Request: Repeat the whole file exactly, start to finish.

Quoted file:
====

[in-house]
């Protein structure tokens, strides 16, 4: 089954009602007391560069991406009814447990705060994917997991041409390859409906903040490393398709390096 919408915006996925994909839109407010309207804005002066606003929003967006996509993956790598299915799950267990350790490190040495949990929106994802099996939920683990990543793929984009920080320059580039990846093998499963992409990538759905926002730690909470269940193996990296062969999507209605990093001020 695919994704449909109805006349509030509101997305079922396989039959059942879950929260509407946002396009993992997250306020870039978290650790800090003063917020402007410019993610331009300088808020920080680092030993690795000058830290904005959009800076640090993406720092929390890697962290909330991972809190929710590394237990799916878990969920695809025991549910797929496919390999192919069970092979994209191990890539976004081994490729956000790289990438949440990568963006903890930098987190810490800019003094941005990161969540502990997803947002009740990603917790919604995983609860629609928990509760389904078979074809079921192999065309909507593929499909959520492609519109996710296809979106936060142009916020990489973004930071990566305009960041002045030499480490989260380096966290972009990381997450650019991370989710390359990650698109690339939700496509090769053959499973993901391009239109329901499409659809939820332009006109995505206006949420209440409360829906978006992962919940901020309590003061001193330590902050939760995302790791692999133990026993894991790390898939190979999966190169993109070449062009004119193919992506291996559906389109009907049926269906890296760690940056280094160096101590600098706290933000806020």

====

[in-house]
């Protein structure tokens, strides 16, 4: 089954009602007391560069991406009814447990705060994917997991041409390859409906903040490393398709390096 919408915006996925994909839109407010309207804005002066606003929003967006996509993956790598299915799950267990350790490190040495949990929106994802099996939920683990990543793929984009920080320059580039990846093998499963992409990538759905926002730690909470269940193996990296062969999507209605990093001020 695919994704449909109805006349509030509101997305079922396989039959059942879950929260509407946002396009993992997250306020870039978290650790800090003063917020402007410019993610331009300088808020920080680092030993690795000058830290904005959009800076640090993406720092929390890697962290909330991972809190929710590394237990799916878990969920695809025991549910797929496919390999192919069970092979994209191990890539976004081994490729956000790289990438949440990568963006903890930098987190810490800019003094941005990161969540502990997803947002009740990603917790919604995983609860629609928990509760389904078979074809079921192999065309909507593929499909959520492609519109996710296809979106936060142009916020990489973004930071990566305009960041002045030499480490989260380096966290972009990381997450650019991370989710390359990650698109690339939700496509090769053959499973993901391009239109329901499409659809939820332009006109995505206006949420209440409360829906978006992962919940901020309590003061001193330590902050939760995302790791692999133990026993894991790390898939190979999966190169993109070449062009004119193919992506291996559906389109009907049926269906890296760690940056280094160096101590600098706290933000806020």